Whenever we do a pre-1960 West Vancouver home inspection, it’s a special occasion. A walk through history is always of interest, to see construction methods from half a century ago.
Some of those methods have left their legacy issues behind. In this post we discuss one such item that cannot be overlooked.
In the 1950’s and earlier, in this region the heating fuel of choice was heavy oil.
By the 1960’s natural gas pipelines started being installed along the North Shore and Sunshine Coast. The switch to natural gas came swiftly because of it’s convenience, economy, smaller equipment footprint, clean burn and lack of odour when compared to oil.
As a result, oil furnace were ripped out and replaced with a gas unit. If the oil storage tank was above ground it was also removed. Unfortunately a buried tank was usually just abandoned in-place.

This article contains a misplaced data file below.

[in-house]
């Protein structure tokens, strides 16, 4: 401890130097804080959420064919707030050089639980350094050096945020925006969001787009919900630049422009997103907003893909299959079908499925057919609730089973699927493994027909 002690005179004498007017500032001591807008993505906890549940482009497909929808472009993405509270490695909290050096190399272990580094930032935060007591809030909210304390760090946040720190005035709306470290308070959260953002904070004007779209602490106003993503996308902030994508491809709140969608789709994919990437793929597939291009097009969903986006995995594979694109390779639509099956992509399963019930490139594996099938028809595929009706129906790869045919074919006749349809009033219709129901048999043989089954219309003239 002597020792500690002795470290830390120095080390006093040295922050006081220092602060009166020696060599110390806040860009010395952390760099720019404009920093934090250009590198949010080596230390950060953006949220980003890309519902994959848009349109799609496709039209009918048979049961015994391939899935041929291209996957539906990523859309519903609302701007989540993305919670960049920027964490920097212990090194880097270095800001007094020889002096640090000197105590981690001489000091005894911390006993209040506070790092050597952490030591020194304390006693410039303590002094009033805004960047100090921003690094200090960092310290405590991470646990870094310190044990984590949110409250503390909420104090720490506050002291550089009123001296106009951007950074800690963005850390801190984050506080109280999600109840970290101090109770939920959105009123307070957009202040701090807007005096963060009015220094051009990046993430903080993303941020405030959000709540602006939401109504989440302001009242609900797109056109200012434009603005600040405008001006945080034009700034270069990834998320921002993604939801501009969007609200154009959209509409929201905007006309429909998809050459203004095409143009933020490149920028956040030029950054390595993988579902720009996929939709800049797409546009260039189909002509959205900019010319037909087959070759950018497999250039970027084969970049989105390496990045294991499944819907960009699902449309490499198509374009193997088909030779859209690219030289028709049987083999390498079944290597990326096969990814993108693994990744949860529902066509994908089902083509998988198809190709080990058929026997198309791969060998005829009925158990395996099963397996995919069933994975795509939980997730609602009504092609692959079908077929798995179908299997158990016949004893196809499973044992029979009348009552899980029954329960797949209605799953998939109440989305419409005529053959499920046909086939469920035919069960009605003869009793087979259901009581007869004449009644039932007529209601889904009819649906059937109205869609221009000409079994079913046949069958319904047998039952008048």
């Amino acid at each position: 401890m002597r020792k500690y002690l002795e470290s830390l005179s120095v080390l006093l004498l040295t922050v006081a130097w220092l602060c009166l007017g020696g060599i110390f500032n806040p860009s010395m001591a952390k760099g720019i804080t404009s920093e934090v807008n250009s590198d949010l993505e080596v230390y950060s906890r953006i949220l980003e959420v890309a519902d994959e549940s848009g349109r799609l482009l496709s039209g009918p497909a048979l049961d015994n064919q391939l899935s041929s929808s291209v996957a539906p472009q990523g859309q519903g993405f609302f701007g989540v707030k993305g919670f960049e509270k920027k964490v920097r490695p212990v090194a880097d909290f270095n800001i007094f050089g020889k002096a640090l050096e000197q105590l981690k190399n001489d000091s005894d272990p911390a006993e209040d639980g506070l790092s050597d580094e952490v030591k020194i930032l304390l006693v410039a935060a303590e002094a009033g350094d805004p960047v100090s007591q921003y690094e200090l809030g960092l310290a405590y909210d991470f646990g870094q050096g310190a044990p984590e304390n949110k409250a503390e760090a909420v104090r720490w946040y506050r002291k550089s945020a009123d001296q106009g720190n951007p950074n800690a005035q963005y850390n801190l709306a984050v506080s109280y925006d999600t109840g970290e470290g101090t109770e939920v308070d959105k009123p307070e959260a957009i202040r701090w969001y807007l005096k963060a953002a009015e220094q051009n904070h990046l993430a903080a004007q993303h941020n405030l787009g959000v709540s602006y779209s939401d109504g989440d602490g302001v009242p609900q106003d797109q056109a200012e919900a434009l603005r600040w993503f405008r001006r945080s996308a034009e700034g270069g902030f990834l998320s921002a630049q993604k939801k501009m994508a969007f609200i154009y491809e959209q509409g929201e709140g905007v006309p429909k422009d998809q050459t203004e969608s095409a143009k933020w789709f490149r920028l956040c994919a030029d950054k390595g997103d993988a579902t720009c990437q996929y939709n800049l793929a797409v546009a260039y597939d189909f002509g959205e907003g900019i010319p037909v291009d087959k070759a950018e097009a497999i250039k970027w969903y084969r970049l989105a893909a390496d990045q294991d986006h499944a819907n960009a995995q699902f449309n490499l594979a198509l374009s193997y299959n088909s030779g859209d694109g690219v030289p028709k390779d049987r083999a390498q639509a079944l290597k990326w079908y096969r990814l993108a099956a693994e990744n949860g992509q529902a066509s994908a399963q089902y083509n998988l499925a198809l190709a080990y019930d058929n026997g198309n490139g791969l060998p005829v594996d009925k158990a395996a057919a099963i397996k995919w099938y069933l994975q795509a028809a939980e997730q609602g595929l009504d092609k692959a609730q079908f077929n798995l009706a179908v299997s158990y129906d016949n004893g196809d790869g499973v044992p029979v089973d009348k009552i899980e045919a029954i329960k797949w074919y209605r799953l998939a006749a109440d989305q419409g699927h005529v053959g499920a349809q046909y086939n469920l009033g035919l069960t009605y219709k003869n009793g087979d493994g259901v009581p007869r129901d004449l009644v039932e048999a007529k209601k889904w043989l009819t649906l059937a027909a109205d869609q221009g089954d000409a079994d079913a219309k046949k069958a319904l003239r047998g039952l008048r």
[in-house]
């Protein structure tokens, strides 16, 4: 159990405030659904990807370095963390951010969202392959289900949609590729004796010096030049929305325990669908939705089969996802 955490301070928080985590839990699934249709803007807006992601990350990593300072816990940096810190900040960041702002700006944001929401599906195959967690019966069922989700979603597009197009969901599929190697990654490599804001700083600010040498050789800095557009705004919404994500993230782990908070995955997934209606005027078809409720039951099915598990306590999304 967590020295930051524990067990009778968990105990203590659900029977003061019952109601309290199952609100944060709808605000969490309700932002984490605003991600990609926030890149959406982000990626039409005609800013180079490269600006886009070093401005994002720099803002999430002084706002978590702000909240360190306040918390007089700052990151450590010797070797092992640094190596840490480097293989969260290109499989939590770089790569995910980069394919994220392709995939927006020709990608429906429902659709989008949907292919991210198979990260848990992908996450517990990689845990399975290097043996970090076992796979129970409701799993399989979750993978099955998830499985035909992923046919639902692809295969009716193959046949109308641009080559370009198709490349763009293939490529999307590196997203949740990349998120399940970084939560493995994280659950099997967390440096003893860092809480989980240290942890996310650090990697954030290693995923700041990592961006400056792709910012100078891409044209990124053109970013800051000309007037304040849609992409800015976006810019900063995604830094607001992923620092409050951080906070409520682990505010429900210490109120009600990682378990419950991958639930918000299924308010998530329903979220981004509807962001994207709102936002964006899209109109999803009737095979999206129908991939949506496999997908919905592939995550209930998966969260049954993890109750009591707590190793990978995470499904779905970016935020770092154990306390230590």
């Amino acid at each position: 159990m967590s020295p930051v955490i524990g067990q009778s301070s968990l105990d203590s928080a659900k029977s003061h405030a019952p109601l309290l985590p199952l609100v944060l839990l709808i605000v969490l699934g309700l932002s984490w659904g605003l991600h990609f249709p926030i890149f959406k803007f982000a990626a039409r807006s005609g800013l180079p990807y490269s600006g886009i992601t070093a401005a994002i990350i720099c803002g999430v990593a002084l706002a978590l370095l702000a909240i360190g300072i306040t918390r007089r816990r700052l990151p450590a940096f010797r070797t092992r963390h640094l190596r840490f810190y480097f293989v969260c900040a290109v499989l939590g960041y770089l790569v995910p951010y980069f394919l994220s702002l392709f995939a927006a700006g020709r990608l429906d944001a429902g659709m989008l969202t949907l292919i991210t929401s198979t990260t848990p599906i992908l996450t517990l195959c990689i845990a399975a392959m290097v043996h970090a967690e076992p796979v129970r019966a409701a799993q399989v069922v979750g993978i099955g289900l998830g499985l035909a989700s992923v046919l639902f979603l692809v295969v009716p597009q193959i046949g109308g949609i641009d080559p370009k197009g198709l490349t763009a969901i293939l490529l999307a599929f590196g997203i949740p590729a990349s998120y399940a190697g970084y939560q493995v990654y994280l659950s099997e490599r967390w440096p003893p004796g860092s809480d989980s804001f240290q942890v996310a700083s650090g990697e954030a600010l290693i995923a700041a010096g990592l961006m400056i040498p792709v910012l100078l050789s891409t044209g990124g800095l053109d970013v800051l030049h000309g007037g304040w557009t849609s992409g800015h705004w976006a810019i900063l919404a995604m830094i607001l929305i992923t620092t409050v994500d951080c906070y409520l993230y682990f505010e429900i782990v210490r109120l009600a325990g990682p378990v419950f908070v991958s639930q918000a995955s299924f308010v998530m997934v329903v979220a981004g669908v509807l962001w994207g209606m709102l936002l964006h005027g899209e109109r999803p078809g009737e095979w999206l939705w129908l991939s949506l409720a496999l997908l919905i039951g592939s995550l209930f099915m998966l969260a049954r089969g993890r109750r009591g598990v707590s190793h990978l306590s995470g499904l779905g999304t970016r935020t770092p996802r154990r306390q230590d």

If not properly decommissioned, these underground storage tanks (UST’s) and their connecting piping to the furnace are an environmental liability. Buried metal rusts and its contained fluid leaks out.
Depending on how thoroughly the buried tank and piping were decommissioned, will determine if the soil in its vicinity is contaminated with hydrocarbon residue.
It is now mandatory to remove UST’s, which can be costly. An environmental assessment has to be carried out to determine if the soil is contaminated. If it is, then remediation is required by a certified contractor.
Every pre-1960 property should be checked for a UST. West Vancouver’s requirements are noted here. Other cities, towns and districts will have similar guidelines.